More of the official version:
U.S. accidentally sent ballistic missile parts to Taiwan
New York Times, Asia Pacific edition
At a news conference, the secretary of the air force, Michael Wynne, said the misshipped items were four electrical fuses for nose cone assemblies for ICBMs. He also said they had been delivered to Taiwan in 2006 and were sent instead of helicopter batteries that had been ordered by Taiwan. Wynne said the investigation was meant to sort out what had happened and how.
The fuses were manufactured for use on a Minuteman strategic nuclear missile but contained no nuclear materials.
It is the second nuclear-related mistake involving the air force in recent months. In August an air force B-52 bomber was mistakenly armed with six nuclear-tipped cruise missiles and flown across several states. At the time, the pilot and crew were unaware that they had nuclear arms aboard.
Wynne emphasized that the mistaken shipment to Taiwan did not include nuclear materials, although the fuses are linked to the triggering mechanism of the Minuteman nuclear missile.
And again, Gentle Reader, that you get a feel for this: This time, a page from Wired's Danger Room. (Snafu?!??)
Shipping Snafu Sends ICBM Parts to Taiwan
Well, it’s not as bad as mistakenly sending nuclear-armed cruise missiles for a ride across the United States, but it’s not good either. The Pentagon today announced that it had mistakenly sent fuses for intercontinental ballistic missiles to Taiwan. Oops.
No nuclear components were involved, however.
Apparently, Taiwan was supposed to get helicopter batteries. Instead they got the fuses. It makes you wonder how these boxes are marked.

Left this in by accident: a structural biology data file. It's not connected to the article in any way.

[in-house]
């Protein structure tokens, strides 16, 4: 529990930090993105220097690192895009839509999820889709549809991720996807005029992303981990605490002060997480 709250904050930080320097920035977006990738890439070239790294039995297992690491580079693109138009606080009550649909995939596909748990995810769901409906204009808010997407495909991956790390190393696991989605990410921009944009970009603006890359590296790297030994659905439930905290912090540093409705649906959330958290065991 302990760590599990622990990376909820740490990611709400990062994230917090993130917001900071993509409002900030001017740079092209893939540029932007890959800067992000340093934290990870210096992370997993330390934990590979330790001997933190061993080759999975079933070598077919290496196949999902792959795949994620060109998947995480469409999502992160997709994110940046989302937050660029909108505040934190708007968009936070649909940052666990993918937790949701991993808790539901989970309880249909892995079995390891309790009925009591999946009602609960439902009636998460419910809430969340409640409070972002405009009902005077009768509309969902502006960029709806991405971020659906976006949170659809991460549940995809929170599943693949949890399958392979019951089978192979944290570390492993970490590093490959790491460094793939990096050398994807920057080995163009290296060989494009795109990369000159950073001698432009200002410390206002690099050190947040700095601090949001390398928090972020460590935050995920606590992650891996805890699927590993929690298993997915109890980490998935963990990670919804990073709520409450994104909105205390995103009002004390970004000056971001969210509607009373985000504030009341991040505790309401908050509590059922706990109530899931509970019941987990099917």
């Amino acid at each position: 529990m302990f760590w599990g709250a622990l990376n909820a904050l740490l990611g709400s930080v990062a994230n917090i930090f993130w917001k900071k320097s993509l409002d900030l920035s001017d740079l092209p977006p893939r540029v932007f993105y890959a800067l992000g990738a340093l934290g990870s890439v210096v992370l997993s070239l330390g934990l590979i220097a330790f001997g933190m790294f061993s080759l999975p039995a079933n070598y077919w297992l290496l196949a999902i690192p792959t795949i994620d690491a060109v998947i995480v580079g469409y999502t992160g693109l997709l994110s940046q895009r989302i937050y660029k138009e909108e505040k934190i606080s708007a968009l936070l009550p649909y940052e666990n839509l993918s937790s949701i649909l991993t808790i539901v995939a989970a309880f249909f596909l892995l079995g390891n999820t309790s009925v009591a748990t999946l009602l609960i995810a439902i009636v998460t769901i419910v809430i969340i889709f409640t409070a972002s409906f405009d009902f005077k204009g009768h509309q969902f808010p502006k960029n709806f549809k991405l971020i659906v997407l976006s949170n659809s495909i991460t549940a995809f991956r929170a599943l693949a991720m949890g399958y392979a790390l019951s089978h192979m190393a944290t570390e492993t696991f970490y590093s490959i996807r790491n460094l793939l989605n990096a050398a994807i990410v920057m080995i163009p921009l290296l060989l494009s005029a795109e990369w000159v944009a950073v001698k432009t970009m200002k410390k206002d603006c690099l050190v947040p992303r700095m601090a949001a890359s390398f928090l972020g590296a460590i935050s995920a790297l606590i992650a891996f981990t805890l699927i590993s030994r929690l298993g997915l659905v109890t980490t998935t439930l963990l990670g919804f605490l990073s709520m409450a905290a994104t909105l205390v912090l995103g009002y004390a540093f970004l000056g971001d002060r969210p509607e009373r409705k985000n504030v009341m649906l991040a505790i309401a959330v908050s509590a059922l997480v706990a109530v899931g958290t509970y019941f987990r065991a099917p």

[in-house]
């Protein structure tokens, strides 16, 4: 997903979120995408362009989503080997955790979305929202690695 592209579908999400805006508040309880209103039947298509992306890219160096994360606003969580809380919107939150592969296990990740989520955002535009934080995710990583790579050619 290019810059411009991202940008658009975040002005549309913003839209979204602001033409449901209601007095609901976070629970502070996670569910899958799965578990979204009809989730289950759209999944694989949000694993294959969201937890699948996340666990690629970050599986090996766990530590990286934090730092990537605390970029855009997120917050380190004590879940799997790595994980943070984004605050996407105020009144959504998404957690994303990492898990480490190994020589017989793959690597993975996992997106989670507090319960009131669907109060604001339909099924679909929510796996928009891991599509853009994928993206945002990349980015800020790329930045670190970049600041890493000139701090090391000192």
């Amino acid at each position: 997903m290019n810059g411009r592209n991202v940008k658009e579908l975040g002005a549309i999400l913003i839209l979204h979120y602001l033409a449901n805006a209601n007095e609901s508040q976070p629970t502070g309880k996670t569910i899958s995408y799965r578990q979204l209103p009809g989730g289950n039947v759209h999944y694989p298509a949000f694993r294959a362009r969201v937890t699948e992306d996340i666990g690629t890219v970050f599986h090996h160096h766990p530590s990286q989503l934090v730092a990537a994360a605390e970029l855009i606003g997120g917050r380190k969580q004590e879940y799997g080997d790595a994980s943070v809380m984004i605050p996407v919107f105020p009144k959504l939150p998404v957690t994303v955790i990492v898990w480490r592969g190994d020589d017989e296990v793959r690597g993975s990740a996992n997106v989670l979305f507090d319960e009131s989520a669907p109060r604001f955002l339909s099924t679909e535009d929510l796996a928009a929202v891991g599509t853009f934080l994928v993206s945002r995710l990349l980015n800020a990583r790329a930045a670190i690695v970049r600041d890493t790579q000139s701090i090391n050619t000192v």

The Pentagon, based on news reports, appears to be emphasizing the fact that the sale is not part of a strategic shift in arms sales to Taiwan, i.e. we’re not selling ICBMs to Taiwan. Yeah, that’s important, too, but it’d also be nice to know what went wrong in the inventory system that led to this mix-up.
The LA Times reports from today’s news conference: "It could not be construed as being nuclear material," [Air Force Secretary Michael] Wynne said. "It is a component for the fuse in the nose cone for a nuclear system. We are all taking this very seriously."
Apparently it was Taiwan, not the United States, that first noticed the error.
Oh dear, I seem to have accidentally posted the whole article. Oops -- didn't expect it to be so short, I guess.
Read -- in original context.
Could have said so much.... and did not. Not that for which I have grown accustomed to expect from them. Should have been good, and detailed. Was instead surprisingly like to that which has sold out. To repeat, it wasn't so much parts as the trigger mechanism. And it may have been discovered (when the Taiwanese said something) in 2008 -- but the fuses were actually taken in 2006, before the bomb went missing.
Now the following, from Cherchez la Verite, is the kind of thinking of which I would be speaking: too bad he trusts the infamous Sorcha Faal. No doubt he will learn; I like the way he thinks. We had the triggers, and the missile; now something to target it, perhaps?
Hidden Nuke, Crashed Satellite
I have no idea how much Pu-238 is onboard such satellites as a power source. However, the decay heat of Pu-238 is 0.56 W/g; so, for example, a one kilowatt source would require just 1.8 kg of this extremely radioactive material (half-life 88 years). This amount of Pu-238 might account for reports boiling water in the crater (links above). On the other hand, if it actually was the KH-13 satellite and its fuel continued to burn all the way to the impact point, heated metal parts could have boiled the water for a brief time. In any event, all impact-crater experts would agree that boiling water in the crater doesn’t make any sense if the impactor was a meteorite, because ones of this size always arrive from outer space “stone cold.”